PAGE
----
Professor Martin Cowie has been a key part of Royal Brompton Hospital’s heart failure service for 15 years. He is passionate about ensuring all patients and their families gain access to world-class care, including a rapid and accurate diagnosis and many different types of treatment that can improve quality and length of life.
This year, Professor Cowie gave the keynote British Cardiovascular Society Medal Lecture and was presented with the British Cardiovascular Society Medal, the society’s highest honour.
Partnerships and charity involvement
Professor Cowie is closely involved with two patient charities – the Atrial Fibrillation Association and Pumping Marvellous (the heart failure charity). He firmly believes that the best results come from partnership between those living with heart failure on a daily basis and their healthcare advisors.
Changing health policy is vital to improving the outcome for people with heart failure, and Professor Cowie has been instrumental in various national and international initiatives, including the Health Policy Network, the British Heart Failure Alliance and the Global Heart Failure Awareness Programme.
It is essential that the professional voice is heard and that resources are made available for clinical and research work in heart failure. Professor Cowie helped set up and chaired the British Society for Heart Failure, was a board member of the Heart Failure Association of the European Society of Cardiology, and has been involved in the global Optimize Heart Failure programme, which has seen him lecture across the world.
Professor Cowie has worked extensively with the National Institute for Health and Care Excellence (NICE) on its work in atrial fibrillation and heart failure, helping to develop clinical guidelines and quality standards for the NHS. He has also worked with medicines regulators in the UK, EU and USA.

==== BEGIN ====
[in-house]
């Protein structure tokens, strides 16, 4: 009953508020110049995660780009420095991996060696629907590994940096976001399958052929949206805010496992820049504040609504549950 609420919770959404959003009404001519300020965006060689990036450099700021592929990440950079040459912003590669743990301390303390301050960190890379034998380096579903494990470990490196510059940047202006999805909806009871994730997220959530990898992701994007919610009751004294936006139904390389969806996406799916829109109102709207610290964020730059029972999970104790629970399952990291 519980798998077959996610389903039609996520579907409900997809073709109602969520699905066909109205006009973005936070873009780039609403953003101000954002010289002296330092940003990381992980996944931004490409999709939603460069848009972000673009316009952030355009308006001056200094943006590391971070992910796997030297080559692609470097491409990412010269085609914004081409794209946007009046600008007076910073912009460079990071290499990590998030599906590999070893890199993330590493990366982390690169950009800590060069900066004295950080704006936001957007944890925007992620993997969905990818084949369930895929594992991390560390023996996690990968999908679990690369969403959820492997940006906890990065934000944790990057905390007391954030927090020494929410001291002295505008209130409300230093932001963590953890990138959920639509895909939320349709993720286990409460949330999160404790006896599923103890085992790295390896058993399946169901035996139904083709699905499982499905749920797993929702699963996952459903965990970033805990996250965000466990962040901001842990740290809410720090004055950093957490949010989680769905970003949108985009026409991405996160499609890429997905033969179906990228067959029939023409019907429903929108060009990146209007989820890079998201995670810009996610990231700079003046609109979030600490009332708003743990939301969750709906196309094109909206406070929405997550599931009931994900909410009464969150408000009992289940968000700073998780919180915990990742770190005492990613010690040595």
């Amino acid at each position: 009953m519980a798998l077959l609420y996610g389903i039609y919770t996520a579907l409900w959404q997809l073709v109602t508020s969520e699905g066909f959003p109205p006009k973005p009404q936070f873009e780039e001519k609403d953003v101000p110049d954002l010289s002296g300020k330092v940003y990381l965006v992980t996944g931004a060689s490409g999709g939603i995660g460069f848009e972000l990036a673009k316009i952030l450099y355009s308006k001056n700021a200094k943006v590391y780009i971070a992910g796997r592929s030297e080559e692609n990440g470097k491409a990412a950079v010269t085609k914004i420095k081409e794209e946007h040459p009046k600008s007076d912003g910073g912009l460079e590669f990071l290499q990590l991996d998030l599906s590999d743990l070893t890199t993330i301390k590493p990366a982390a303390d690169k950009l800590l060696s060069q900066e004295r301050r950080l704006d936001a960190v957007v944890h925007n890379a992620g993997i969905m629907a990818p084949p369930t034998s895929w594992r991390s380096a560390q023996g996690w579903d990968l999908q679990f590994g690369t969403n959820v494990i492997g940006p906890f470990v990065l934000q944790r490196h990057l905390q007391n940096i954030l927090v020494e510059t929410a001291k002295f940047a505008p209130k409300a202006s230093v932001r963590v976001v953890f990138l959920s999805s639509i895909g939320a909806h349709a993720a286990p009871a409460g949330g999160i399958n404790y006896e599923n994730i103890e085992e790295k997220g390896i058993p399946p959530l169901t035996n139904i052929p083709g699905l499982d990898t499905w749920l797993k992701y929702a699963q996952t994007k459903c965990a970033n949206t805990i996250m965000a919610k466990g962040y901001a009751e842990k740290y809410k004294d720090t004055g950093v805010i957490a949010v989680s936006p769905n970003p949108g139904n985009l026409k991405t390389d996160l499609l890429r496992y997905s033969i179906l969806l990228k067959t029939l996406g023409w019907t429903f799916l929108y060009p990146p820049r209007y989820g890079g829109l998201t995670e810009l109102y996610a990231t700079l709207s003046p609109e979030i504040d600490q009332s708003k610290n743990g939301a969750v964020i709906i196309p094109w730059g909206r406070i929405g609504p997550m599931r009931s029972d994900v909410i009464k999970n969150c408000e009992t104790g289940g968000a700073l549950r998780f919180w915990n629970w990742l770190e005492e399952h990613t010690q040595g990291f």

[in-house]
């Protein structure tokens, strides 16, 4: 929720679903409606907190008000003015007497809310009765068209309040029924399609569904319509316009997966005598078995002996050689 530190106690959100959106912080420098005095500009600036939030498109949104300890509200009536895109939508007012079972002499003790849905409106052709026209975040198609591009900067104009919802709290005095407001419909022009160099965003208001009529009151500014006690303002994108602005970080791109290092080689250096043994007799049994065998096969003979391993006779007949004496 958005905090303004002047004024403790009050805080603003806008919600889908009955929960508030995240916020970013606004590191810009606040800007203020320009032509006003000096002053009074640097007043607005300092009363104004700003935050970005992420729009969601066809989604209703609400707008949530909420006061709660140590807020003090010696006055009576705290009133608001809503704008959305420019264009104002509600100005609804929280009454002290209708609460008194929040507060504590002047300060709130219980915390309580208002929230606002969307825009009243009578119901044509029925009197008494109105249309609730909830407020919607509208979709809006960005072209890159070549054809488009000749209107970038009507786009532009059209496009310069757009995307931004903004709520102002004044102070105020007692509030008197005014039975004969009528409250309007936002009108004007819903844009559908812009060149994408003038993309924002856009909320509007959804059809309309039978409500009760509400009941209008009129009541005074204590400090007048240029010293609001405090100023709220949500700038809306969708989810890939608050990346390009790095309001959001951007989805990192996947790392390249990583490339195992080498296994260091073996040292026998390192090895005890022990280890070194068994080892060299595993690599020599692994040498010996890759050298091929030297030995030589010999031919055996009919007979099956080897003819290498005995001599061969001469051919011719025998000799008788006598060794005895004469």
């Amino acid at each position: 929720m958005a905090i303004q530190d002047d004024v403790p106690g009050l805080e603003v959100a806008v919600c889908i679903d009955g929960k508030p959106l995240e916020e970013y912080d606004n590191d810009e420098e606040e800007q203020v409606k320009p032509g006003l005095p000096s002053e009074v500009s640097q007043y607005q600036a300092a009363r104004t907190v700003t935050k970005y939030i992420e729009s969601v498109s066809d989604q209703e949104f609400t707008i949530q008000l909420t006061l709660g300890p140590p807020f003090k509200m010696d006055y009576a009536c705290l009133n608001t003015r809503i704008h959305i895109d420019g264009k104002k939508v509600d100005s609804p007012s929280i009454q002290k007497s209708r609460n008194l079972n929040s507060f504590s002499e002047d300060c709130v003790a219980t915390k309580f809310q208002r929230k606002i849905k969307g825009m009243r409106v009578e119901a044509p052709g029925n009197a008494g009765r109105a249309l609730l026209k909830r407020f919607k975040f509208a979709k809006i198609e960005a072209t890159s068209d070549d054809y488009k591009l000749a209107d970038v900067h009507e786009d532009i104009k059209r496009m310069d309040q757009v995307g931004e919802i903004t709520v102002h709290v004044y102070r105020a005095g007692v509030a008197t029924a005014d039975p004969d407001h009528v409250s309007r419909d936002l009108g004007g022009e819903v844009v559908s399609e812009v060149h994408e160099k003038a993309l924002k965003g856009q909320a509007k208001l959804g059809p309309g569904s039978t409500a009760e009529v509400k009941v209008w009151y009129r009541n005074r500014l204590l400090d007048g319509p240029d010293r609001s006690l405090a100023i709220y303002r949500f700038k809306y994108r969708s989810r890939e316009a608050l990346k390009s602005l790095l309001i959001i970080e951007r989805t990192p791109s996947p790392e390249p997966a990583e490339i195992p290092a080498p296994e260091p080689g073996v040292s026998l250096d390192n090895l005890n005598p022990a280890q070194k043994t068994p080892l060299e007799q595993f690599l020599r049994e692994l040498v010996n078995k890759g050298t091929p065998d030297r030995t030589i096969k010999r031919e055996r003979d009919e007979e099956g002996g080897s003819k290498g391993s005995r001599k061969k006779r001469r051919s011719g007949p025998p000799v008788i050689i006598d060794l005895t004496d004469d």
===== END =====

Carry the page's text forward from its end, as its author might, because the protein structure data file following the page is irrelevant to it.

In 2008, Professor Cowie was appointed to the College of Senior Investigators at the National Institute for Health Research (NIHR). The college was set up to support researchers who are making the most outstanding contribution to people-focused health research in the NHS.
Professor Cowie also chairs a whole range of projects in breathlessness across north-west London, as part of the Collaboration for Leadership in Applied Health Research and Care (CLAHRC) initiative. This ensures that physicians, allied health professionals, managers and patients work together to implement exciting new ways of working to improve the care and experience of those with breathlessness. A particular emphasis is on people who do not fit into one particular diagnostic pathway; in these cases, joint working is really important so that patients have a rapid and tailored approach to their care.
E-health is a particular area of interest for Professor Cowie – using technology to support more effective and efficient delivery of care. He leads the European Society of Cardiology’s e-health workstream, representing over 30,000 cardiologists across more than 50 countries, and has been appointed to the European Commission’s working group on mobile health (m-health). Having developed a remote monitoring service at Royal Brompton Hospital, and testing many new technologies in clinical trials, Professor Cowie says: “It is exciting to see research move into practice ever more quickly.”
Professor Cowie, who studied medicine at Aberdeen University and trained in cardiology at University College and Imperial College London, has published more than 200 scientific papers. He has also contributed to a number of book chapters and textbooks, and his work has been cited in the scientific literature more than 10,000 times. He has been involved in research studies that have been published in journals including the New England Journal of Medicine, The Lancet, British Medical Journal and European Heart Journal.